19. A method as in claim 16
, further comprising:
coupling an end facet of a fiber to an end facet of the waveguide to direct input light from the fiber into the waveguide.
This application claims the benefit of U.S. Provisional Patent Application Nos. 60/555,348 entitled “Coupling devices for tunable lithium niobate optical resonators” and filed Mar. 22, 2004, the entire disclosure of which is incorporated herein by reference as part of the specification of this application.
This application relates to optical whispering gallery mode (WGM) resonators and applications of such resonators.
Optical resonators may be used to spatially confine resonant optical energy in a limited cavity with a low optical loss. The resonance of an optical resonator may be used to provide various useful functions such as optical filtering, optical modulation, optical amplification, optical delay, and others. Light can be coupled into or out of optical resonators via various coupling mechanisms according to the configurations of the resonators. For example, Fabry-Perot optical resonators with two reflectors at two terminals may use partial optical transmission of at least one reflector to receive or export light.
WGM resonators confine light in a whispering gallery mode that is totally reflected within a closed circular optical path. Unlike Fabry-Perot resonators, light in WGM resonators cannot exit the resonators by optical transmission. Light in a WGM resonator “leaks” out of the exterior surface of the closed circular optical path of a WGM resonator via the evanescence field of the WG mode. An optical coupler can be used to couple light into or out of the WGM resonator via this evanescent field.
This application describes, among others, techniques and devices for efficient coupling of light between a WGM resonator and a waveguide. In one implementation, a method is described to provide an optical resonator formed of an electro-optic material with a crystal axis perpendicular to a plane in which a whispering gallery mode of the optical resonator circulates and to use a waveguide, which is also formed of the electro-optic material, to effectuate a refractive index of guided light to be equal to or greater than a refractive index for the whispering gallery mode in the optical resonator to provide coupling between the optical resonator and the waveguide. In another implementation, a device is described to include at least an optical resonator formed of an electro-optic material and shaped to support a whispering gallery mode circulating in a plane that is perpendicular to a crystal axis of the electro-optic material, and a waveguide formed of the electro-optic material having a crystal axis perpendicular to a longitudinal direction of the waveguide and parallel to the crystal axis of the optical resonator, the waveguide located close to the resonator to evanescently couple with the optical resonator. In yet another implementation, a device is described to include at least an optical resonator formed of an electro-optic material and shaped to support a whispering gallery mode circulating in a plane that is perpendicular to a crystal axis of the electro-optic material, and a waveguide formed of the electro-optic material having a crystal axis perpendicular to a longitudinal direction of the waveguide and perpendicular to the crystal axis of the optical resonator, the waveguide having an angled facet at a first end which is located close to the resonator to evanescently couple with the optical resonator.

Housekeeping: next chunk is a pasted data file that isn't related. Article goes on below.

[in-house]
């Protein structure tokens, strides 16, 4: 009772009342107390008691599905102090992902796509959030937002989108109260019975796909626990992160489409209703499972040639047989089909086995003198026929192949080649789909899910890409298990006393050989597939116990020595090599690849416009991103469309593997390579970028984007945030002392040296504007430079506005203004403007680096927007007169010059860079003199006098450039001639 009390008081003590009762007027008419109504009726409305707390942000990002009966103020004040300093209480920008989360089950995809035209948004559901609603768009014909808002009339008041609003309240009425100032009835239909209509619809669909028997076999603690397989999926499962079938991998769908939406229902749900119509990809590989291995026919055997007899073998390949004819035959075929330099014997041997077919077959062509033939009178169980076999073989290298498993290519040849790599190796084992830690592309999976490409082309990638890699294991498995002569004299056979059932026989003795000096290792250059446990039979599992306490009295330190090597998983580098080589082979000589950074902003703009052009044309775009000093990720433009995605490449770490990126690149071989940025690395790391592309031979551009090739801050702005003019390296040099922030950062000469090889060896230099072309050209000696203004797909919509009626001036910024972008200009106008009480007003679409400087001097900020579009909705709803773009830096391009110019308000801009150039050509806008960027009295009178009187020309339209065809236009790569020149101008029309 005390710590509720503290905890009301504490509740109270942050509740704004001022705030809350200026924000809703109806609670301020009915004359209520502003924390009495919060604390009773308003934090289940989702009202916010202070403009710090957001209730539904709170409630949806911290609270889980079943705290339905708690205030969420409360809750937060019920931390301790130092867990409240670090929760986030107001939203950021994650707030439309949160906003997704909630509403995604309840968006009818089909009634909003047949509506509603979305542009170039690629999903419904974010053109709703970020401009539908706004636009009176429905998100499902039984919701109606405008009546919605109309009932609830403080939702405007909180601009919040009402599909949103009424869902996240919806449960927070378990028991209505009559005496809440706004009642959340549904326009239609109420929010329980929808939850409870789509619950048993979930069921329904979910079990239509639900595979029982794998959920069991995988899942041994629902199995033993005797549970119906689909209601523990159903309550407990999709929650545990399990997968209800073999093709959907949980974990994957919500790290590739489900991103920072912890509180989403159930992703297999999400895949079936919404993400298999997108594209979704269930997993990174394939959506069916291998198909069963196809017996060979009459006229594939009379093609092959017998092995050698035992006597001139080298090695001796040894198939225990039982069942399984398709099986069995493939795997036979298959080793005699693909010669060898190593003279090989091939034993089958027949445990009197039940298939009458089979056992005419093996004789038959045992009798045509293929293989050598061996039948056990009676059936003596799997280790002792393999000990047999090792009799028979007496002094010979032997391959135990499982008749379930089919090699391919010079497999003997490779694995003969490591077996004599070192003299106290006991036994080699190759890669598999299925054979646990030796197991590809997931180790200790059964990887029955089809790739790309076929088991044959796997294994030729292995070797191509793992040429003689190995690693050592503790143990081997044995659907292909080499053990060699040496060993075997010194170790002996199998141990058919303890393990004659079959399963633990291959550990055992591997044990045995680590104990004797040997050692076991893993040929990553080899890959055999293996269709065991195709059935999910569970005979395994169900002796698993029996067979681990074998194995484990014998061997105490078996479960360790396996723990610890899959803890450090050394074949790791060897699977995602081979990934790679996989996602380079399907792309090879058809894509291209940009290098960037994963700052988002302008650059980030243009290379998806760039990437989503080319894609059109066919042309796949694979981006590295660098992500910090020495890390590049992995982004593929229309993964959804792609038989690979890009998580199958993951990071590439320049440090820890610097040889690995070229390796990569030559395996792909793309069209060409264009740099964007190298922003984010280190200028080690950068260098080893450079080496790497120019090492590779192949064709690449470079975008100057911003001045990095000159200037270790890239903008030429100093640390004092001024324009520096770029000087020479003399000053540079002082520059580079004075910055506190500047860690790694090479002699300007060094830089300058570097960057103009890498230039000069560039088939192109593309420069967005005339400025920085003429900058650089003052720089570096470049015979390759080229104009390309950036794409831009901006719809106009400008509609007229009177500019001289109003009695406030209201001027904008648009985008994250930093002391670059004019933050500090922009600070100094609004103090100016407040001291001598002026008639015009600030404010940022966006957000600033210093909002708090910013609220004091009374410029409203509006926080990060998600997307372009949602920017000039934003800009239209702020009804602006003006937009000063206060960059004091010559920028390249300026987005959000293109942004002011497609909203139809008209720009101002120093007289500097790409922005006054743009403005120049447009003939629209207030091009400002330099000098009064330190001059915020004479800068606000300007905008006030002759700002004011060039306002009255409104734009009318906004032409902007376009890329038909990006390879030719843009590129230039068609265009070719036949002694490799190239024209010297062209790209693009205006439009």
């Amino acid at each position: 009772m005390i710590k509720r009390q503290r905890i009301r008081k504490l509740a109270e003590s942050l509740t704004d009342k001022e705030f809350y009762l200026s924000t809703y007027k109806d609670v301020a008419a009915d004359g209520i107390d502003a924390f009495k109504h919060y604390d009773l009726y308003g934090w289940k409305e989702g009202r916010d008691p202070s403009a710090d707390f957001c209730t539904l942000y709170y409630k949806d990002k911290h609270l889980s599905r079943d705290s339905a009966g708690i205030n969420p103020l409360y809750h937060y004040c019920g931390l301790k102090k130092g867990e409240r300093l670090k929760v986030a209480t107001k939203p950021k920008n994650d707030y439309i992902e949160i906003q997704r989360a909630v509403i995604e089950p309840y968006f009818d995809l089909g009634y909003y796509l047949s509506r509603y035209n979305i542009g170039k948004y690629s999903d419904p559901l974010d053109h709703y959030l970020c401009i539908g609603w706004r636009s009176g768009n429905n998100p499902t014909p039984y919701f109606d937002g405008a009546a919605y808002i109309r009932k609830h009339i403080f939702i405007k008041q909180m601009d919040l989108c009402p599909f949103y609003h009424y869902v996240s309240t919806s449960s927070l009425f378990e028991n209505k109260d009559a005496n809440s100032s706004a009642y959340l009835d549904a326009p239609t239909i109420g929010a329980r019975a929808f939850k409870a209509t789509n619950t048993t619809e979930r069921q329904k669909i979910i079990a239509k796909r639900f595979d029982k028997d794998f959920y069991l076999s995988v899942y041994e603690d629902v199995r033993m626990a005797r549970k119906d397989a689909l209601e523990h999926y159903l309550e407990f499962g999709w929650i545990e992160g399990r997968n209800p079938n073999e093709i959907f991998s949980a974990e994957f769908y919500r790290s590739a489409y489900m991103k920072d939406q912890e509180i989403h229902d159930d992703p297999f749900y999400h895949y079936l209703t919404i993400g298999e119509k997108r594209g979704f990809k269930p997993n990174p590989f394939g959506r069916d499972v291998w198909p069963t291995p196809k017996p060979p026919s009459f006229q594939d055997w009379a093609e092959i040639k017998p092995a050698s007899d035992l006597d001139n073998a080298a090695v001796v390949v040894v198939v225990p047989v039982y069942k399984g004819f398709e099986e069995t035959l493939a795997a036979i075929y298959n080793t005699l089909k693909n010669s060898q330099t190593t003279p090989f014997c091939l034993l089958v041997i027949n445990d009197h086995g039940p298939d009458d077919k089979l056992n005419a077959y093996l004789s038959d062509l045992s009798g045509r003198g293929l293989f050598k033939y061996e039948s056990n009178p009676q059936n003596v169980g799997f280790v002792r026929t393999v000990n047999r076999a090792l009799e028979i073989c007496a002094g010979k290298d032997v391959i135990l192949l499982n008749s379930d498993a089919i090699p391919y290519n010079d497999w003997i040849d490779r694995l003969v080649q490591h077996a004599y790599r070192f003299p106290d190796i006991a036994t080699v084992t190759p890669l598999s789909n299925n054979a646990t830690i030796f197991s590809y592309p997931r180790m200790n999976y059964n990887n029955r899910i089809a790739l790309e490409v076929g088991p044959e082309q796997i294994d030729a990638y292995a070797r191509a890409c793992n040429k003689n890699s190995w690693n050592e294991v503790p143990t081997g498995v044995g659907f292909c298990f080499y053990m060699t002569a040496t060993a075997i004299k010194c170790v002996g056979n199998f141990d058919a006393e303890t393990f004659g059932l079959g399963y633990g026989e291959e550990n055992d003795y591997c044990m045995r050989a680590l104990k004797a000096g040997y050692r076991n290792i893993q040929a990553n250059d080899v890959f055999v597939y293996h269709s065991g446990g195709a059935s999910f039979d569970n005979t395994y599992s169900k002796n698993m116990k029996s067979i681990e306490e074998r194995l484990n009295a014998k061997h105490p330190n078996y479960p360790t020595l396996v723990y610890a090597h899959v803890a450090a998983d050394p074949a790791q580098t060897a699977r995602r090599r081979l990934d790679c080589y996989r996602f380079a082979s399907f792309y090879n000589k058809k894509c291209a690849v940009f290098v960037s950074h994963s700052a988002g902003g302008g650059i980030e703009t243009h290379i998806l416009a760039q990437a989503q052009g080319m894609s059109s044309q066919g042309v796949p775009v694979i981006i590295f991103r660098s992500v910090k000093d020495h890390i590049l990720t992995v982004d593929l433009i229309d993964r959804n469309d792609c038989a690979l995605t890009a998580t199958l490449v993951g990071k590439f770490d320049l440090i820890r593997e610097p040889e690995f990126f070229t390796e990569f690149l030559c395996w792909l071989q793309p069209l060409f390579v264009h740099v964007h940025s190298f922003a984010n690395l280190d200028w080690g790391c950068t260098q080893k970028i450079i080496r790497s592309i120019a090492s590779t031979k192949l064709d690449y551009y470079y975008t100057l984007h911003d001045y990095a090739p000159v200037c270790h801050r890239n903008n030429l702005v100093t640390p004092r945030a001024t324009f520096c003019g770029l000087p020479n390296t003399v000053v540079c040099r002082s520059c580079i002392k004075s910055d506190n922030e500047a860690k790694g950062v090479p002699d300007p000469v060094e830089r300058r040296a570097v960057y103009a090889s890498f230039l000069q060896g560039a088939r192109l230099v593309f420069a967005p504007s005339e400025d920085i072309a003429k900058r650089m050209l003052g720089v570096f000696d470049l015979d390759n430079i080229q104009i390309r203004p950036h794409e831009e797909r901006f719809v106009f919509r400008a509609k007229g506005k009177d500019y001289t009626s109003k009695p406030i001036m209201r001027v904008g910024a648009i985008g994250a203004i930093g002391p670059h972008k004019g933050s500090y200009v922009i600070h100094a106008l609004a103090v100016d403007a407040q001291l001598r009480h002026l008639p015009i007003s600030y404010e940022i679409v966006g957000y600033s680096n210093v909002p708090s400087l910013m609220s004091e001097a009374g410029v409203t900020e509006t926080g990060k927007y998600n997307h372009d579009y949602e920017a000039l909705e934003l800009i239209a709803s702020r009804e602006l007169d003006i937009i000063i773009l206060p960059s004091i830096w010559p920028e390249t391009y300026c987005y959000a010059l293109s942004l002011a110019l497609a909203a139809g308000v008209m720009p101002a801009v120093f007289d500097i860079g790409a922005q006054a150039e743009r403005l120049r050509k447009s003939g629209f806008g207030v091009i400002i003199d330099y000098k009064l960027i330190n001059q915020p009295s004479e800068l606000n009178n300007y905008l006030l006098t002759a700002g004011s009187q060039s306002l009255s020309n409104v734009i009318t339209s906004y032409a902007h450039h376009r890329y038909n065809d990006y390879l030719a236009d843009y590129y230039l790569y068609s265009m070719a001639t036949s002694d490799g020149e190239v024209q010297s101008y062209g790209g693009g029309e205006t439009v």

This application further describes opto-electronic oscillators, electro-optic modulators, actively mode-locked lasers, optical frequency comb generators, and tunable optical filters that use a WGM resonator optically coupled to a waveguide.
These and other implementations are described in detail in the attached drawings, the detailed description, and the claims.
BRIEF DESCRIPTION OF DRAWINGS
FIGS. 1, 2, 3, 4A, and 4B illustrate examples of WGM resonators in different configurations.
FIGS. 5, 6, and 7 show waveguide coupler configurations as examples.
FIG. 8 shows a waveguide coupler configuration that is less efficient in coupling via direct side coupling or angled facet coupling.
FIGS. 9, 10A, 10B, and 10C show implementations of the waveguide coupler configurations in FIGS. 5, 6 and 7 that couple one or two fibers to the waveguide coupler.
FIGS. 11 and 12 show examples of opto-electronic oscillators that implement a waveguide coupler for coupling with a WGM resonator in the optical section of an opto-electronic feedback loop.
FIGS. 13, 14A, and 14B illustrate an example of an electro-optic modulator that uses a WGM resonator formed in an electro-optic material and a waveguide coupler to modulate light.